Our goal is to assist you in realizing the highest level of self-fulfillment and well being.
DUAL DIAGNOSIS: ADDICTION AND MENTAL ILLNESS
A dual diagnosis is applied when a person is engaging in addictive behaviors of alcohol or drug abuse while at the same time exhibiting signs and symptoms of mental illness. The presence of mental health issues commonly occurs alongside substance abuse and dependence. An individual will “self-medicate” as a means of coping with feelings of depression or anxiety, or the effects of very serious disorders such as schizophrenia, bi-polar or other debilitating conditions.
We will first assess a person who is both substance-dependent while also showing signs of a mood or thought disorder. We will create a treatment plan and where appropriate, invite the spouse, partner, or family members of the individual to participate. Once a diagnosis is established, treatment begins with education regarding substance use and related mental health issues.
We work with the client to set realistic goals and to establish a positive healthy daily schedule which incorporates regular supportive follow up. We seek to help an individual gain insight into the issues being faced, and to adopt a sense of openness, honesty, and acceptance of the reality of challenges as they are undertaken.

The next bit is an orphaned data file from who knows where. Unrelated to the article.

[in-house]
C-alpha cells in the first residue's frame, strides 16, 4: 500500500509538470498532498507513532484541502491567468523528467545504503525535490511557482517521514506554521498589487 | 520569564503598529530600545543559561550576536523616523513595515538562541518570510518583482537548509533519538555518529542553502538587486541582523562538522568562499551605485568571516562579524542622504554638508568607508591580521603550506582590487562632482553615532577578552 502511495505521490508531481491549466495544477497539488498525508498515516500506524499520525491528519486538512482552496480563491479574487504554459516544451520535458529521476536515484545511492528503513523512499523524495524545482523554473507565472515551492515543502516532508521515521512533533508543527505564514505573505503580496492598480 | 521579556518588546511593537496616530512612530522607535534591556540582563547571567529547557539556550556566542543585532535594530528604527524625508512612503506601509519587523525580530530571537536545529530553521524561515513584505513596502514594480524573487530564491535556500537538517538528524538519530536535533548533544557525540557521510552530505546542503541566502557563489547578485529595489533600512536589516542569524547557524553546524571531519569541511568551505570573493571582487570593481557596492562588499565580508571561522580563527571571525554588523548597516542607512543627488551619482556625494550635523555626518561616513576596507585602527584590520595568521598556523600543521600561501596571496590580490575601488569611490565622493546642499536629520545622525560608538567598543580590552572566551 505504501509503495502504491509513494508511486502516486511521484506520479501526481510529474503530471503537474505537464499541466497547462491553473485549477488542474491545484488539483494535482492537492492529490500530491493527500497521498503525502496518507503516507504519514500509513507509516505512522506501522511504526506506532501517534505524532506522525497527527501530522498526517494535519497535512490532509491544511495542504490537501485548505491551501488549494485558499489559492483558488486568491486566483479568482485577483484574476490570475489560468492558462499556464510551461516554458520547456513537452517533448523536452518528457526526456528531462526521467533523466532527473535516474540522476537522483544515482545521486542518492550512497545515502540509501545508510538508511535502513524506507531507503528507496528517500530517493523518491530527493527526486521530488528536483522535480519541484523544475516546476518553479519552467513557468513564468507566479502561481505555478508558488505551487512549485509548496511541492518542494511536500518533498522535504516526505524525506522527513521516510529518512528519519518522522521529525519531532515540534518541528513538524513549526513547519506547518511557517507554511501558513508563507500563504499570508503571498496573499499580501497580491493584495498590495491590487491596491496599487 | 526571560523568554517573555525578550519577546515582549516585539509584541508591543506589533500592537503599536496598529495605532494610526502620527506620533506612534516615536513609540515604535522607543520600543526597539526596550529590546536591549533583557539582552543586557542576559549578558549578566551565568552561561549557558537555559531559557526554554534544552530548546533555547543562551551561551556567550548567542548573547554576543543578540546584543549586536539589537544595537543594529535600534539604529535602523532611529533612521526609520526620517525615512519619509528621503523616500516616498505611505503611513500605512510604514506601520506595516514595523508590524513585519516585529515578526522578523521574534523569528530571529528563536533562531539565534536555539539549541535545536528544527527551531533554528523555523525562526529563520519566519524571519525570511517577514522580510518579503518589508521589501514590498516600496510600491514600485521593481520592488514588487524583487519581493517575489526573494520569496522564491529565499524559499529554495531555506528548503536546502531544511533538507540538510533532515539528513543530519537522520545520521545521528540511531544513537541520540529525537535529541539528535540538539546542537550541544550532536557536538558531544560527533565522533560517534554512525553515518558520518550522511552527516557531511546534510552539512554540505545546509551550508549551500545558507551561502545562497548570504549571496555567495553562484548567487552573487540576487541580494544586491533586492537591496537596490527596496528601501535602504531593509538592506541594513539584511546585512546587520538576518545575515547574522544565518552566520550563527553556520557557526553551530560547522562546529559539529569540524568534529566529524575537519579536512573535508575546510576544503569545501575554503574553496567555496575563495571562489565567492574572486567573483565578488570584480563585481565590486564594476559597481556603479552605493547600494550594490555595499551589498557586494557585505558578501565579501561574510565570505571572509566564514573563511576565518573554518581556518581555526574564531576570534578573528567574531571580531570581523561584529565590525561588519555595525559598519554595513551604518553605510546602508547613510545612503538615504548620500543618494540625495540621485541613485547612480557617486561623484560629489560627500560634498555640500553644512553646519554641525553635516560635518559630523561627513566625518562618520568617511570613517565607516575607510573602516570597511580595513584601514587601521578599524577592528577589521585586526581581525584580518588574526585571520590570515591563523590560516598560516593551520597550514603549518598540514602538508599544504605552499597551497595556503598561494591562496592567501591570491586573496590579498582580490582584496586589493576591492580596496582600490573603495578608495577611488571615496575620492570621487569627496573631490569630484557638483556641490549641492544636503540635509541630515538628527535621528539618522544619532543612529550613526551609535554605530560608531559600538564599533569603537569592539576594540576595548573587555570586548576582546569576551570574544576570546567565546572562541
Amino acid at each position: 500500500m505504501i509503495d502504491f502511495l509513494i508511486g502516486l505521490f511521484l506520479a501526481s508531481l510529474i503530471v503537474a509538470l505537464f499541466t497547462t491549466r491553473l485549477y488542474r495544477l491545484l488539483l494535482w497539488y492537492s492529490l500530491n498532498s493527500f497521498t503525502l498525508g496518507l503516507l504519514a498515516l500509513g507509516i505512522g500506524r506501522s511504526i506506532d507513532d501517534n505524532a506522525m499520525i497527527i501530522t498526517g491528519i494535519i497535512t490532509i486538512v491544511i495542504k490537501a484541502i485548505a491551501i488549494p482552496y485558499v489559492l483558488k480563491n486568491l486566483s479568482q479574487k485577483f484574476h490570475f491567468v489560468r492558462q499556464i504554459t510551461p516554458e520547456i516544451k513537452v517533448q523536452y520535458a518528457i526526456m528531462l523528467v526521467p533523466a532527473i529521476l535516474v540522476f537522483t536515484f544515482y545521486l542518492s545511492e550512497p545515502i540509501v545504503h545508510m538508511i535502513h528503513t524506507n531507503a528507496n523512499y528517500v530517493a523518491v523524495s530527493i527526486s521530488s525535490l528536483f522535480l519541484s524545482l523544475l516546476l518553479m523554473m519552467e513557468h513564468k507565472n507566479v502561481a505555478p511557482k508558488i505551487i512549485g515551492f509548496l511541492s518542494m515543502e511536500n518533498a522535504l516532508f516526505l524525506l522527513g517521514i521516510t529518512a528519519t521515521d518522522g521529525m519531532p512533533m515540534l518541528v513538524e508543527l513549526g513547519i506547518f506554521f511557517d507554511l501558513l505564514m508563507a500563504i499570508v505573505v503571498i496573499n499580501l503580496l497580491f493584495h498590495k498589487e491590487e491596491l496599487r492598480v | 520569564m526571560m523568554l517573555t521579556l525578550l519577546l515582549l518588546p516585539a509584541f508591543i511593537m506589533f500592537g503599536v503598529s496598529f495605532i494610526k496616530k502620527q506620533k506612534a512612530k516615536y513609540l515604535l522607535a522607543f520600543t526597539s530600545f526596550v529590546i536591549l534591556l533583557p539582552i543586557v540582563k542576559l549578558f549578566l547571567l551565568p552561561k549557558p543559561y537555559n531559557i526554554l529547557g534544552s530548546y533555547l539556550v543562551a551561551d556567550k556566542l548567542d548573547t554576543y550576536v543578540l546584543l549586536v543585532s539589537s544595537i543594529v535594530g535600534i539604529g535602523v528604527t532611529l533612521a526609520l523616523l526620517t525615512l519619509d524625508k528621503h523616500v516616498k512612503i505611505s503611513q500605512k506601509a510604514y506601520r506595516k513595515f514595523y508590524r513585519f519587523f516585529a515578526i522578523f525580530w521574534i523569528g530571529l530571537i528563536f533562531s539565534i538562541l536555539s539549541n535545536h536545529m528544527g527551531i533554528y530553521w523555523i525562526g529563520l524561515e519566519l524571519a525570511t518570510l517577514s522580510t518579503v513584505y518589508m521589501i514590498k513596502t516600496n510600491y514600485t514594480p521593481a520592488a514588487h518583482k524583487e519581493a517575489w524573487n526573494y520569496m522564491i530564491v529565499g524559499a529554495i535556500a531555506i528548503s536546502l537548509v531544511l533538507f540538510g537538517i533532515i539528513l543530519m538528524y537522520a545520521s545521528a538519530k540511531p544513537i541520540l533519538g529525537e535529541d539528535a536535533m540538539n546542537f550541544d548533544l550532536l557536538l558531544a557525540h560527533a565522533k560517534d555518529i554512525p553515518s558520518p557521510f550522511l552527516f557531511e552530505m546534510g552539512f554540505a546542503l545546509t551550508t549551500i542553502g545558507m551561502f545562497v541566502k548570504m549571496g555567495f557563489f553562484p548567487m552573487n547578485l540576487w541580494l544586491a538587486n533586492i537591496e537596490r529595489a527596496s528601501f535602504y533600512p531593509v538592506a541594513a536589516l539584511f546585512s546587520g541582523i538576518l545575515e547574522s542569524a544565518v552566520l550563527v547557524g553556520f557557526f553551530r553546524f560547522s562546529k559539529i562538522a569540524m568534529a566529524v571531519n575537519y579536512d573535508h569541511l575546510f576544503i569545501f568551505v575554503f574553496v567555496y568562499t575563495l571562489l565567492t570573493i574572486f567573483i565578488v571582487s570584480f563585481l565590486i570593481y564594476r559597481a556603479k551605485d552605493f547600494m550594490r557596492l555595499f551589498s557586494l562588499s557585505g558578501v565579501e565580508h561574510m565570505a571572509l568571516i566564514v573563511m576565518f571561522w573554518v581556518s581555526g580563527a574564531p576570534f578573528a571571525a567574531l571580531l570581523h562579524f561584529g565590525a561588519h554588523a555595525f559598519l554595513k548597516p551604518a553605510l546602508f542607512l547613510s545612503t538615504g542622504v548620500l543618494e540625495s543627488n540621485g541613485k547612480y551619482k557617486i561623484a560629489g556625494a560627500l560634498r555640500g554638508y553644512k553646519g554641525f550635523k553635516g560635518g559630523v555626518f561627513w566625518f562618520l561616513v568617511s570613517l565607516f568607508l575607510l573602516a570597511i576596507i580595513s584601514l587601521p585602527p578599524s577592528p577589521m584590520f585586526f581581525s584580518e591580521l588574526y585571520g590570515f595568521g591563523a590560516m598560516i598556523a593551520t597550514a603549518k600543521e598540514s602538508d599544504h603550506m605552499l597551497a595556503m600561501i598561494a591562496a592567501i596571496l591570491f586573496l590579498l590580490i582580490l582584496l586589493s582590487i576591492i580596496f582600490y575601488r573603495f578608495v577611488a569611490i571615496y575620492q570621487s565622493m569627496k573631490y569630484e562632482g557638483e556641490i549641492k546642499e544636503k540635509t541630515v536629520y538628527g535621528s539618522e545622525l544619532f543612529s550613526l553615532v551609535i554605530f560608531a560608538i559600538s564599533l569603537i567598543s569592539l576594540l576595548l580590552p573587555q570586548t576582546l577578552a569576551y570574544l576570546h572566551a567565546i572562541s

When necessary we will address medication issues and work with the primary physician or psychiatrist to monitor a medication regime.
We work to help the individual start and maintain abstinence from substances and assist in identifying, confronting, and managing the triggers and warning signs that can lead to relapse.
We have provided simple screening tools to assess whether an adult or spouse may be showing signs of addiction and mental illness.
The National Co-Morbidity Survey (NCS) estimates that 9.9 million Americans, between the ages of 14 and 54, and living in households, have co-occurring substance abuse and mental health disorders. It is estimated this figure would rise if the survey included the homeless and those housed in institutions (Kessler 1994).
It is important to note “red flags” such as threatened suicide with persons who are dully diagnosed and to call the Access and Crisis line if any sign of impending self-harm is observed.
The following are what we term “red flags” that identify that a person is in crisis:
– Suicidal – presence of plan or means, history of past attempts
– Recent loss
– Severe stressors
– Deepening depression
– Lack of social support
– Traits such as impulsivity, rigidity, or becoming isolated
– Poor health or hygiene
– Recent change in depressed symptoms, improvement or deterioration
– Abrupt behavioral change
– Preoccupation with putting affairs in order
– Relapse to alcohol or drug use
– Sleep disturbance
– Feelings of helplessness or hopelessness
– Presence of delusions or hallucinations
– Intelligence – loss of normal verbal skills
– Thought content – bizarre or irrational thoughts
– Non-linear thinking
– Loss of sensory awareness or alert level of consciousness
– Loss of orientation and ability to maintain concentration
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